With The Princess and the Frog, the Disney Studios have gone back to hand-drawn animation for the first time since Home on the Range (2004), which, along with Brother Bear (2003), convinced executives that the future was in CGI. (The scripts had nothing to do with it, of course.) Perhaps more importantly, the new film also features the first African-American heroine in a Disney animated film, though the mere mention of this has caused some heated debate of the sort that used to surround Song of the South (1946). Some have pointed out that the heroine spends most of the film not as an African-American girl, but as a frog. And others have pointed out that her handsome prince has Caucasian features while the villain has African-American features.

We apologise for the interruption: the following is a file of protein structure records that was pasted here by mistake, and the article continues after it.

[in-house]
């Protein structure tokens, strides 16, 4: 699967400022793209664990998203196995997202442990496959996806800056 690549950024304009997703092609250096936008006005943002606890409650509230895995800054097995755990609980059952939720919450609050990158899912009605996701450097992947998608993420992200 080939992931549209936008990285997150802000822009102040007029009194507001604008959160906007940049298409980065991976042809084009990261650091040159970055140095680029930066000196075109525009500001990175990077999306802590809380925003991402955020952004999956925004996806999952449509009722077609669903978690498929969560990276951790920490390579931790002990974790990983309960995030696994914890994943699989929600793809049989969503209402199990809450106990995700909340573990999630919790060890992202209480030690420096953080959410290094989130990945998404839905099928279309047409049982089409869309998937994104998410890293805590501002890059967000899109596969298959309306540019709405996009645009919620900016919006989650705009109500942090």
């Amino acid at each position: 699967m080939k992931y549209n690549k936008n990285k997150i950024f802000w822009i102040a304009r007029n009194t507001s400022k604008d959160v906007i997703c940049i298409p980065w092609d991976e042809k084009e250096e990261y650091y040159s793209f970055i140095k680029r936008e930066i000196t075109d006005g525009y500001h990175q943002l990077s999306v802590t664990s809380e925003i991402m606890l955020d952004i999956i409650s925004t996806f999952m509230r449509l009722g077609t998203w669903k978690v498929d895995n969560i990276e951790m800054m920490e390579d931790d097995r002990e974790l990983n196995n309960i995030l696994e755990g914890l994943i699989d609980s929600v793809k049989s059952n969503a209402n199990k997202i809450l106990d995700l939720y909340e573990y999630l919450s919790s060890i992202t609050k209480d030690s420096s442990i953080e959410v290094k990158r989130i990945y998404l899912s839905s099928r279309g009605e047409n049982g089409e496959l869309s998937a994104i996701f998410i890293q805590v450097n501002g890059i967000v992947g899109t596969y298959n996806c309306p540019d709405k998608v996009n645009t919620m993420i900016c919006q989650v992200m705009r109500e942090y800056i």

It goes on. The film takes place in New Orleans, which brings up Hurricane Katrina guilt as well as more racial issues. It also takes place during the early part of the 20th century (a newspaper headline mentions President Wilson); while the film faintly suggests the segregation of the time, everyone mostly gets along just fine. We also get a faintly stereotypical use of voodoo and blank magic as the source of the antagonist's villainy. There are many other complaints, including the usual absence of one parent, the anthropomorphic sidekicks, and the focus on marriage as a means to an end. But even taking them all into consideration, I have to say that I really enjoyed this film.